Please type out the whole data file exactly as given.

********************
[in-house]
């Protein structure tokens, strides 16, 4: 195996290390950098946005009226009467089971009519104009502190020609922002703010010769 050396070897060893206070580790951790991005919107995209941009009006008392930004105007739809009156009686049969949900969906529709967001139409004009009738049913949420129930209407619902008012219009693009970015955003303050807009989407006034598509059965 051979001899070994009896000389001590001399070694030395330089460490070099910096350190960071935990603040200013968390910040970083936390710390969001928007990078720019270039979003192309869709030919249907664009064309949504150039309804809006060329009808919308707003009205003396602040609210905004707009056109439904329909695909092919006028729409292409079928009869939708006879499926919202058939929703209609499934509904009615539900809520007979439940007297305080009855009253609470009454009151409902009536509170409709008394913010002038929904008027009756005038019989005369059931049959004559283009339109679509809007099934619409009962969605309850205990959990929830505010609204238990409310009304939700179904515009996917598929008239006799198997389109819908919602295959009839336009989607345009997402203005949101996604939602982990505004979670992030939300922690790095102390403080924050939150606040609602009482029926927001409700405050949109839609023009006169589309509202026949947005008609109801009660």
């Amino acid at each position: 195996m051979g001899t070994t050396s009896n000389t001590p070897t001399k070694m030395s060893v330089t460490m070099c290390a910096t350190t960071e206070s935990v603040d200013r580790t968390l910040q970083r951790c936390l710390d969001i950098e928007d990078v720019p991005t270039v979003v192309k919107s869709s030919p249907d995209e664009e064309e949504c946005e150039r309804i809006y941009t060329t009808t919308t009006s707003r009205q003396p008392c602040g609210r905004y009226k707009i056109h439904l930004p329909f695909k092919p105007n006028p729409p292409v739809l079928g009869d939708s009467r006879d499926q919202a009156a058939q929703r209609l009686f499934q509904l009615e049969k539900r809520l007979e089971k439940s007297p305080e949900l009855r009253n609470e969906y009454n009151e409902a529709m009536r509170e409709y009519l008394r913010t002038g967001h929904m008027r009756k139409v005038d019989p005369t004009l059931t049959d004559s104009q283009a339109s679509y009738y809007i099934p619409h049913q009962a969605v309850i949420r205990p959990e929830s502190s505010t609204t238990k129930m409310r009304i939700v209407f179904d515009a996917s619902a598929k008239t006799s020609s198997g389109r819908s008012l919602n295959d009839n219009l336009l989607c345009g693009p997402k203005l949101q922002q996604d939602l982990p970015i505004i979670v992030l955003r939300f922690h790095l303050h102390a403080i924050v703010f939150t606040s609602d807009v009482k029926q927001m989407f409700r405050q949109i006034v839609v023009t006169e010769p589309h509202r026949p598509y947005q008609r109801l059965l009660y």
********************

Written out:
[in-house]
């Protein structure tokens, strides 16, 4: 195996290390950098946005009226009467089971009519104009502190020609922002703010010769 050396070897060893206070580790951790991005919107995209941009009006008392930004105007739809009156009686049969949900969906529709967001139409004009009738049913949420129930209407619902008012219009693009970015955003303050807009989407006034598509059965 051979001899070994009896000389001590001399070694030395330089460490070099910096350190960071935990603040200013968390910040970083936390710390969001928007990078720019270039979003192309869709030919249907664009064309949504150039309804809006060329009808919308707003009205003396602040609210905004707009056109439904329909695909092919006028729409292409079928009869939708006879499926919202058939929703209609499934509904009615539900809520007979439940007297305080009855009253609470009454009151409902009536509170409709008394913010002038929904008027009756005038019989005369059931049959004559283009339109679509809007099934619409009962969605309850205990959990929830505010609204238990409310009304939700179904515009996917598929008239006799198997389109819908919602295959009839336009989607345009997402203005949101996604939602982990505004979670992030939300922690790095102390403080924050939150606040609602009482029926927001409700405050949109839609023009006169589309509202026949947005008609109801009660």
């Amino acid at each position: 195996m051979g001899t070994t050396s009896n000389t001590p070897t001399k070694m030395s060893v330089t460490m070099c290390a910096t350190t960071e206070s935990v603040d200013r580790t968390l910040q970083r951790c936390l710390d969001i950098e928007d990078v720019p991005t270039v979003v192309k919107s869709s030919p249907d995209e664009e064309e949504c946005e150039r309804i809006y941009t060329t009808t919308t009006s707003r009205q003396p008392c602040g609210r905004y009226k707009i056109h439904l930004p329909f695909k092919p105007n006028p729409p292409v739809l079928g009869d939708s009467r006879d499926q919202a009156a058939q929703r209609l009686f499934q509904l009615e049969k539900r809520l007979e089971k439940s007297p305080e949900l009855r009253n609470e969906y009454n009151e409902a529709m009536r509170e409709y009519l008394r913010t002038g967001h929904m008027r009756k139409v005038d019989p005369t004009l059931t049959d004559s104009q283009a339109s679509y009738y809007i099934p619409h049913q009962a969605v309850i949420r205990p959990e929830s502190s505010t609204t238990k129930m409310r009304i939700v209407f179904d515009a996917s619902a598929k008239t006799s020609s198997g389109r819908s008012l919602n295959d009839n219009l336009l989607c345009g693009p997402k203005l949101q922002q996604d939602l982990p970015i505004i979670v992030l955003r939300f922690h790095l303050h102390a403080i924050v703010f939150t606040s609602d807009v009482k029926q927001m989407f409700r405050q949109i006034v839609v023009t006169e010769p589309h509202r026949p598509y947005q008609r109801l059965l009660y």